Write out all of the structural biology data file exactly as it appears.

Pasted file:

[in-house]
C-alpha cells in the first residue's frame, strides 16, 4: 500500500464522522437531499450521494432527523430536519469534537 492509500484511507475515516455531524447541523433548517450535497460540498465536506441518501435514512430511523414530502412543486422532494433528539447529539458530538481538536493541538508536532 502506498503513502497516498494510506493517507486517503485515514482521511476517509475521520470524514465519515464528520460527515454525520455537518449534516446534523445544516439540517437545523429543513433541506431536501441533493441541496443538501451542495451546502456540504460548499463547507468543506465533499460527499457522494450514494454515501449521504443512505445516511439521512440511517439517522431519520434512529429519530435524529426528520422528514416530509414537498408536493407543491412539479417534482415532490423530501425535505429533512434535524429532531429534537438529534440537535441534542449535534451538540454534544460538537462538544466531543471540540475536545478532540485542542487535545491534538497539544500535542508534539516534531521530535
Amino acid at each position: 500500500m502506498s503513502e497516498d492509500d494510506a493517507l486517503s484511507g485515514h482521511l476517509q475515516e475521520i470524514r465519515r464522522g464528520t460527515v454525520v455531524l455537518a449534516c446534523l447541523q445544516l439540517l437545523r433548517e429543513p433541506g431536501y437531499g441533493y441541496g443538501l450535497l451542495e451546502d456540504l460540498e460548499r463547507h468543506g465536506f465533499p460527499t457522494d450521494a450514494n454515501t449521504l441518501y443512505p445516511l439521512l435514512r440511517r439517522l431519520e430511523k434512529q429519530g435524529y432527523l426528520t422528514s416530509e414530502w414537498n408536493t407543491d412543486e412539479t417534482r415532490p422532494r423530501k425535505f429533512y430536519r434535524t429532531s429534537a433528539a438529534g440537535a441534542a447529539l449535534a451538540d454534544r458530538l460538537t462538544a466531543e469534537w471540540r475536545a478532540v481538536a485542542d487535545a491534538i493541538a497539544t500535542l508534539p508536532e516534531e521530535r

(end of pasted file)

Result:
[in-house]
C-alpha cells in the first residue's frame, strides 16, 4: 500500500464522522437531499450521494432527523430536519469534537 492509500484511507475515516455531524447541523433548517450535497460540498465536506441518501435514512430511523414530502412543486422532494433528539447529539458530538481538536493541538508536532 502506498503513502497516498494510506493517507486517503485515514482521511476517509475521520470524514465519515464528520460527515454525520455537518449534516446534523445544516439540517437545523429543513433541506431536501441533493441541496443538501451542495451546502456540504460548499463547507468543506465533499460527499457522494450514494454515501449521504443512505445516511439521512440511517439517522431519520434512529429519530435524529426528520422528514416530509414537498408536493407543491412539479417534482415532490423530501425535505429533512434535524429532531429534537438529534440537535441534542449535534451538540454534544460538537462538544466531543471540540475536545478532540485542542487535545491534538497539544500535542508534539516534531521530535
Amino acid at each position: 500500500m502506498s503513502e497516498d492509500d494510506a493517507l486517503s484511507g485515514h482521511l476517509q475515516e475521520i470524514r465519515r464522522g464528520t460527515v454525520v455531524l455537518a449534516c446534523l447541523q445544516l439540517l437545523r433548517e429543513p433541506g431536501y437531499g441533493y441541496g443538501l450535497l451542495e451546502d456540504l460540498e460548499r463547507h468543506g465536506f465533499p460527499t457522494d450521494a450514494n454515501t449521504l441518501y443512505p445516511l439521512l435514512r440511517r439517522l431519520e430511523k434512529q429519530g435524529y432527523l426528520t422528514s416530509e414530502w414537498n408536493t407543491d412543486e412539479t417534482r415532490p422532494r423530501k425535505f429533512y430536519r434535524t429532531s429534537a433528539a438529534g440537535a441534542a447529539l449535534a451538540d454534544r458530538l460538537t462538544a466531543e469534537w471540540r475536545a478532540v481538536a485542542d487535545a491534538i493541538a497539544t500535542l508534539p508536532e516534531e521530535r